Make an app or a rap: Eva Snyder ’17 blends music and technology in senior thesis project

Photo by Kathy Hu '19 Snyder’s senior thesis project blends her love for music and technology.

Photo by Kathy Hu '19
Snyder’s senior thesis project blends her love for music and technology.

BY NAIEKA RAJ ’19

Eva Snyder ’17, a computer science and music double major and founder of HackHolyoke, is creating a small album and recording the entire process as part of her senior thesis. By using the program ‘Logic’ to create music electronically, this thesis project blends her love of music with her love of technology, while reflecting Snyder’s entrepreneurial spirit.

In high school, Snyder had no interest in computer science and was adamantly pursuing a career focused solely on music. However, after some persuasion from her “techy” family, she enrolled in computer science and iDesign courses. The classes were challenging and forced Snyder to develop a new way of thinking — “it re-routes your brain to think in code,” she said. Snyder thrived in iDesign, where she developed ‘Music Touch’, a tool that teaches people to read music and sight-sing. This class let Snyder turn her ideas into reality and mitigated her reservations toward the “nerdy” subject (she also enrolled in music courses that provided a much needed balance to her schedule).

Fast forward to her first year in college, and Snyder began to realize that ever-present misogynistic attitudes in the tech industry make the environment less friendly, less accessible and less profitable for women. She attended numerous hackathons around the country where she regularly encountered “men who didn’t expect [her] to code.” Her teammates would tell her she could find a job in the tech industry, but only “so that the male employees could get laid.” Snyder was determined to help level the playing field by introducing “the Mount Holyoke culture and spirit” to the coding world.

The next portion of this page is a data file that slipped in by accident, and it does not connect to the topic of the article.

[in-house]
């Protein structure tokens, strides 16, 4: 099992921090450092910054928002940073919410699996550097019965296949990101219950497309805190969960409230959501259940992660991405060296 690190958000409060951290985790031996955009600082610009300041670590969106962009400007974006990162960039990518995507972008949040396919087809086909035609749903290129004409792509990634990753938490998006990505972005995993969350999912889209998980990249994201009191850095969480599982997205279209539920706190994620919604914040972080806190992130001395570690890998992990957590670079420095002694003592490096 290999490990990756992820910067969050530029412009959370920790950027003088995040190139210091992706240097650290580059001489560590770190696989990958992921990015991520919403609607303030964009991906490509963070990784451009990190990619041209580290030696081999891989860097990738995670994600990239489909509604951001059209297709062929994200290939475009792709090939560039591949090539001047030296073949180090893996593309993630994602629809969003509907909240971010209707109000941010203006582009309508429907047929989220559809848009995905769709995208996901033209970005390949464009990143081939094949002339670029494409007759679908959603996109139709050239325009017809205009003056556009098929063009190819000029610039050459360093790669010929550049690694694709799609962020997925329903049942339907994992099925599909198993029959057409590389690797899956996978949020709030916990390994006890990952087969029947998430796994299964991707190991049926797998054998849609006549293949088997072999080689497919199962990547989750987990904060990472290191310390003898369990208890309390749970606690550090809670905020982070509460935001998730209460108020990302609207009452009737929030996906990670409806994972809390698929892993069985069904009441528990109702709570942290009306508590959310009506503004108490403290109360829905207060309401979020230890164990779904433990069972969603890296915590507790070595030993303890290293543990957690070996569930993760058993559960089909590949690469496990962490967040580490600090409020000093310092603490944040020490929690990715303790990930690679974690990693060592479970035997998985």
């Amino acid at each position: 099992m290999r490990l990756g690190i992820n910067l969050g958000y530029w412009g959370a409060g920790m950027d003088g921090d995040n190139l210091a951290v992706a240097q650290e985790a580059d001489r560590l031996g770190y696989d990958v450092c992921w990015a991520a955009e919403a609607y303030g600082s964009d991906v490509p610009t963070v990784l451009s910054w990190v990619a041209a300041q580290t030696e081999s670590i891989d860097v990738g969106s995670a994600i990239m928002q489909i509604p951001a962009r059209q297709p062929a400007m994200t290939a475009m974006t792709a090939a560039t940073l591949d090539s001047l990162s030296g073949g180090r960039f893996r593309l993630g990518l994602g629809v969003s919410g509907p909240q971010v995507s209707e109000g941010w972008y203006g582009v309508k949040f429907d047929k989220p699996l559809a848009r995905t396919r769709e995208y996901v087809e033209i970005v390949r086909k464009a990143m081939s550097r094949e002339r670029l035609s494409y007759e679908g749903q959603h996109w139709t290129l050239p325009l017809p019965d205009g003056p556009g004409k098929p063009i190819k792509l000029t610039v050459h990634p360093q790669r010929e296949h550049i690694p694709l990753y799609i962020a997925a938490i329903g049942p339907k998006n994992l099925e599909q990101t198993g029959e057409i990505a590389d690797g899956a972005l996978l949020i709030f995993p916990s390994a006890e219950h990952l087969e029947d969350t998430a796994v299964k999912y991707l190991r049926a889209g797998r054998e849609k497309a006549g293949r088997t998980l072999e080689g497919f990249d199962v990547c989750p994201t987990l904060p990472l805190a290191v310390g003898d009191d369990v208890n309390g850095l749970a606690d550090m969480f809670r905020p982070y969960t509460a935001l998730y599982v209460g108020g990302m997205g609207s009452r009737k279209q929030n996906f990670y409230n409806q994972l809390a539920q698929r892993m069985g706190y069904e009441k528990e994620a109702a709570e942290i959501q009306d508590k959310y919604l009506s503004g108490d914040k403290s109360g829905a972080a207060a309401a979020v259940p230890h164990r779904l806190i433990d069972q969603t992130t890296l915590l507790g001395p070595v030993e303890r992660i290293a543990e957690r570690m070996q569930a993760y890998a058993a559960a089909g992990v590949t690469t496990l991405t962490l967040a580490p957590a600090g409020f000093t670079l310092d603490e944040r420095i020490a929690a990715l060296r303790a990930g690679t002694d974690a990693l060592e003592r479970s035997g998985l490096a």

In 2014, Snyder founded HackHolyoke, a 24 hour hackathon that invites participants to collaboratively solve “problems found in various fields” using computer programming. According to its website, HackHolyoke is the first of its kind to achieve a one-to-one gender ratio. Snyder believes that more than four hundred students have registered for this year’s hackathon, a significant increase from previous years.

“I never felt like I was being babied,” said current co-director Zineb El Mechrafi ’18. “I was supposed to be working for one hour, but I ended up staying for the whole thing.”

After graduating, Snyder will take a full-time position at Google, where she interned last summer as a software engineer at YouTube Music Insights. At YouTube, Snyder worked with artists face-to-face and got the opportunity to design rapper Hoodie Allen’s website after replying to a post on Facebook. “He gave me VIP tickets to his concert in NYC and now we’re friends on Facebook” she said.

“Make an app or a rap” is Snyder’s unofficial motto. Music is a huge part of her life, and after being overworked for the past few years — “HackHolyoke was a ten to twelve hour weekly commitment,” she said, “It was like planning your wedding day!” — Snyder feels it’s important that she give herself time to compose songs for her senior thesis, upload more work on her YouTube channel and start building her brand. She has started uploading videos onto her YouTube channel again to help secure a fan base. Snyder sees her senior thesis as not only an artistic project, but also as a “promotional adventure.”

Snyder encourages others to actively take initiative in pursuing all of their passions, while being open to discovering new ones. She believes that, especially now, Mount Holyoke students have the resources to achieve all their academic and professional goals. 

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